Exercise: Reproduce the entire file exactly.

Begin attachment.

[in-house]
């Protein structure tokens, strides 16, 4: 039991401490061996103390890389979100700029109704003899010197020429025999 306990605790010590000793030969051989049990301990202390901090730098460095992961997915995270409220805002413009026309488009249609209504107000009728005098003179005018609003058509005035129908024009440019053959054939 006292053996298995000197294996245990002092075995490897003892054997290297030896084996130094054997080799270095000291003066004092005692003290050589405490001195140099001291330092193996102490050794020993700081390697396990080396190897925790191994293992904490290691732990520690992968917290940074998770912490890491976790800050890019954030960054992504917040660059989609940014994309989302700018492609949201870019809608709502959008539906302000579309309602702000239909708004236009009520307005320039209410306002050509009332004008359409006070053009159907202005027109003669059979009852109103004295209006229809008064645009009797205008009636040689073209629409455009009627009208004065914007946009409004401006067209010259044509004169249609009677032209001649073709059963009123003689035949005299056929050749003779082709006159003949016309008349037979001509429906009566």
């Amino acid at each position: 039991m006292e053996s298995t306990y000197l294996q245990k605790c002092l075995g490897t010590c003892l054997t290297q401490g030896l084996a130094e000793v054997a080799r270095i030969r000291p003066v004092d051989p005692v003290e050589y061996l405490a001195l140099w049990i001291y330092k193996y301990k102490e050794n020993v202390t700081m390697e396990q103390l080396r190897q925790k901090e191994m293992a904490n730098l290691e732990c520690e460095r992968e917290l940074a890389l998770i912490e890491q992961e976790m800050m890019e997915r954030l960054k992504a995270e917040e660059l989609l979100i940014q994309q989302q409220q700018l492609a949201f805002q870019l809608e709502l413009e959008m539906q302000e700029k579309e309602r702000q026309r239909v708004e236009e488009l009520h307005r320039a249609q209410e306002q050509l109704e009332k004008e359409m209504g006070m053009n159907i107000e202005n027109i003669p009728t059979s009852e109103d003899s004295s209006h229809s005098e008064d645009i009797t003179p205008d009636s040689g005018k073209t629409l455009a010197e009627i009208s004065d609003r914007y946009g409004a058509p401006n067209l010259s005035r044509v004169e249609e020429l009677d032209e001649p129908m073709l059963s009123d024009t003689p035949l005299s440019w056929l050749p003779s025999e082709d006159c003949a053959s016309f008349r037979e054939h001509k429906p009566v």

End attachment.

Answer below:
[in-house]
């Protein structure tokens, strides 16, 4: 039991401490061996103390890389979100700029109704003899010197020429025999 306990605790010590000793030969051989049990301990202390901090730098460095992961997915995270409220805002413009026309488009249609209504107000009728005098003179005018609003058509005035129908024009440019053959054939 006292053996298995000197294996245990002092075995490897003892054997290297030896084996130094054997080799270095000291003066004092005692003290050589405490001195140099001291330092193996102490050794020993700081390697396990080396190897925790191994293992904490290691732990520690992968917290940074998770912490890491976790800050890019954030960054992504917040660059989609940014994309989302700018492609949201870019809608709502959008539906302000579309309602702000239909708004236009009520307005320039209410306002050509009332004008359409006070053009159907202005027109003669059979009852109103004295209006229809008064645009009797205008009636040689073209629409455009009627009208004065914007946009409004401006067209010259044509004169249609009677032209001649073709059963009123003689035949005299056929050749003779082709006159003949016309008349037979001509429906009566």
């Amino acid at each position: 039991m006292e053996s298995t306990y000197l294996q245990k605790c002092l075995g490897t010590c003892l054997t290297q401490g030896l084996a130094e000793v054997a080799r270095i030969r000291p003066v004092d051989p005692v003290e050589y061996l405490a001195l140099w049990i001291y330092k193996y301990k102490e050794n020993v202390t700081m390697e396990q103390l080396r190897q925790k901090e191994m293992a904490n730098l290691e732990c520690e460095r992968e917290l940074a890389l998770i912490e890491q992961e976790m800050m890019e997915r954030l960054k992504a995270e917040e660059l989609l979100i940014q994309q989302q409220q700018l492609a949201f805002q870019l809608e709502l413009e959008m539906q302000e700029k579309e309602r702000q026309r239909v708004e236009e488009l009520h307005r320039a249609q209410e306002q050509l109704e009332k004008e359409m209504g006070m053009n159907i107000e202005n027109i003669p009728t059979s009852e109103d003899s004295s209006h229809s005098e008064d645009i009797t003179p205008d009636s040689g005018k073209t629409l455009a010197e009627i009208s004065d609003r914007y946009g409004a058509p401006n067209l010259s005035r044509v004169e249609e020429l009677d032209e001649p129908m073709l059963s009123d024009t003689p035949l005299s440019w056929l050749p003779s025999e082709d006159c003949a053959s016309f008349r037979e054939h001509k429906p009566v």